, the flamboyant, raspy-voiced former professional wrestler known for his bandanas, exotic sunglasses and "Ooh, yeah!" catchphrase, died Friday in a
car crash. He was 58.
Savage, whose legal name was Randy Mario Poffo, lost control of his Jeep Wrangler in
on Florida's Gulf Coast around 9:25 a.m. Friday, according to a
The Jeep veered, went over a concrete median divider, crossed eastbound lanes and smashed into a tree, the report said.
Savage may have suffered a "medical event" before the accident, but the report did not elaborate, authorities said.
The report identified a female passenger who suffered minor injuries as Barbara L. Poffo. A statement from
said the passenger was Savage's wife.
The charismatic Savage was a champion in
's World Wrestling Federation and later in
's now-defunct World Championship Wrestling. He was known for his rivalries with
, Ricky Steamboat and Ric Flair — and for his flying elbow drop off the top rope.
With his multi-colored cowboy hats, oversized sunglasses and sequined robes bejeweled with "Macho Man" on the back, Savage defined the larger-than-life personalities of the 1980s World Wrestling Federation (now WWE).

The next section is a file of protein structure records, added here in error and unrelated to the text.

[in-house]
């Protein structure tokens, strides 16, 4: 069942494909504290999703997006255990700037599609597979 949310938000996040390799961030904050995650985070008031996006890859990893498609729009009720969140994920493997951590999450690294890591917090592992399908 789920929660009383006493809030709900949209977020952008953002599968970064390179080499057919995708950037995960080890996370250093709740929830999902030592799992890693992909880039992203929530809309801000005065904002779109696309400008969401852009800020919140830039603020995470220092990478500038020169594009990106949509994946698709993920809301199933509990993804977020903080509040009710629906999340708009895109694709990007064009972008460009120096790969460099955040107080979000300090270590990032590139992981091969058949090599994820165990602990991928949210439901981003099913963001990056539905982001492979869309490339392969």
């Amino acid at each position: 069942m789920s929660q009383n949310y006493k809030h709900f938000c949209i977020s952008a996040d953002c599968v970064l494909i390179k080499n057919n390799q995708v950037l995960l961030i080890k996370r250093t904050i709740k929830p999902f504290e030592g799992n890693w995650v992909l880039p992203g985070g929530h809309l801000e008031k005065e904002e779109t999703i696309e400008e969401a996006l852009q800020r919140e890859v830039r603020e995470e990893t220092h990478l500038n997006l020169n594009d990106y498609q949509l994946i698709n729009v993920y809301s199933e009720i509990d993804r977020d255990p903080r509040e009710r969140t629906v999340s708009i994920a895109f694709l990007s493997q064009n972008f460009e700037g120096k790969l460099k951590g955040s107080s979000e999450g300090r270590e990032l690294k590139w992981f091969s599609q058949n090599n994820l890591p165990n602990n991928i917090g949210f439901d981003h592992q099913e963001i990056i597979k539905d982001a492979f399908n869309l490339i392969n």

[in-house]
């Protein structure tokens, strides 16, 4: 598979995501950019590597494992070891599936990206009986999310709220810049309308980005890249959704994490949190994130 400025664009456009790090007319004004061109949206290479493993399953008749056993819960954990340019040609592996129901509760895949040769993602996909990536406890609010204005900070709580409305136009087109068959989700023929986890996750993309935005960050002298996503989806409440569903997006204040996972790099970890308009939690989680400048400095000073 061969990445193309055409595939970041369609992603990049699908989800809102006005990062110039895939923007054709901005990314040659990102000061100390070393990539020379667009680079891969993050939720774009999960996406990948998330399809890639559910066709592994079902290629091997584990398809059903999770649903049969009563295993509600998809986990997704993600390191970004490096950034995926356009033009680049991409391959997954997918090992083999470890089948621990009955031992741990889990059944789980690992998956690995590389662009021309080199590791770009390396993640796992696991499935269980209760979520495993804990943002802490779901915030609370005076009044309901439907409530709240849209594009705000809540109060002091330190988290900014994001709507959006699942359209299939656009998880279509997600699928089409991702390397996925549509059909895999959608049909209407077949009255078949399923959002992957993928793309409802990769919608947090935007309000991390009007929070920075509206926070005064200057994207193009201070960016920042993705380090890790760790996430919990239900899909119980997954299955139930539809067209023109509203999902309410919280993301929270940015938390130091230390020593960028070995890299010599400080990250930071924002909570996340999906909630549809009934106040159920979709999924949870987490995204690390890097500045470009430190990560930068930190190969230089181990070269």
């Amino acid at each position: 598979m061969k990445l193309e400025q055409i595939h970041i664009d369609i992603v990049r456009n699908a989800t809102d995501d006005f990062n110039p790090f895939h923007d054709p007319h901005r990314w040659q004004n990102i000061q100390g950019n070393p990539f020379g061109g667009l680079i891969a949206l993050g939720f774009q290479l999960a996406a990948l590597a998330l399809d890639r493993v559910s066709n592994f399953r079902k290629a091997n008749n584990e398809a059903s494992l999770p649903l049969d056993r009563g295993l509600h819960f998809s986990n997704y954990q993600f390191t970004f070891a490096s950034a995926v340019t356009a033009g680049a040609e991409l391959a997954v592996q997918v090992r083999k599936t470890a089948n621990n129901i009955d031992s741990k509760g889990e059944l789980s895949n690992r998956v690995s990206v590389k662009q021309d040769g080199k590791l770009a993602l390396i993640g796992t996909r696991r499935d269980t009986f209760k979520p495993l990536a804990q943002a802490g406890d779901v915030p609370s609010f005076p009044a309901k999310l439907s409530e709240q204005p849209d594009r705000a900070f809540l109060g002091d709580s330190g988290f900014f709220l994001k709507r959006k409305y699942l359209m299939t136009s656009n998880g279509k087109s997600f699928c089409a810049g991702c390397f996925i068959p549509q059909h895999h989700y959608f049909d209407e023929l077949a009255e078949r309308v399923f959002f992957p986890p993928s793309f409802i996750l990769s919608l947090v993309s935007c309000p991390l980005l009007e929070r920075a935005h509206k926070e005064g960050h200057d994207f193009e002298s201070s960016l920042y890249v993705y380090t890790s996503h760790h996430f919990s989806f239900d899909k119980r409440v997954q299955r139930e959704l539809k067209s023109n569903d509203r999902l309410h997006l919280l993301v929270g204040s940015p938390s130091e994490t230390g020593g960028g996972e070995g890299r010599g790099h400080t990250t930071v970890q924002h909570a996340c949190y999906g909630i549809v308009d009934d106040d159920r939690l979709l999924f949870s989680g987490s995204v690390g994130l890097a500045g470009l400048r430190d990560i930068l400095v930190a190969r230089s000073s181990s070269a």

"Do I like bright colors? Ooh, yeah!" Savage told the Canadian newspaper the Hamilton Spectator in 1993. "
can't dent my closet."
For much of his career, his valet, Miss Elizabeth, was by his side. Elizabeth Hulette was also then his wife. They later divorced, and Hulette died at 42 in 2003 in what was ruled a prescription-drug overdose.
Savage, who appeared in TV commercials for Slim Jim snacks and made occasional guest appearances on TV shows, also played Bone Saw McGraw in the 2002 hit movie "
"My character is basically the 'Macho Man' with hair extensions," he told the Bradenton Herald in 2002. "Let's face it, the part was written for me. Bone Saw is a cocky, colorful professional wrestler who likes to surround himself with attractive ladies."
Savage had not made appearances for a major wrestling organization since 2004.
Members of the wrestling community responded to Savage's death via Twitter on Friday.
said Savage was one of his childhood inspirations and heroes. And Mick "Cactus Jack" Folley called him "one of my favorite performers."
Hogan said he and Savage had just started speaking again after 10 years.
"He had so much life in his eyes & in his spirit, I just pray that he's happy and in a better place and we miss him," Hogan wrote.
, in 1952, Savage grew up in Chicago and was a gifted three-sport athlete in high school. He spent time in baseball's minor leagues before launching his wrestling career.
His father, Angelo Poffo, was a longtime pro wrestler, and his brother, "Leaping" Lanny Poffo, also was a 1980s WWF mainstay.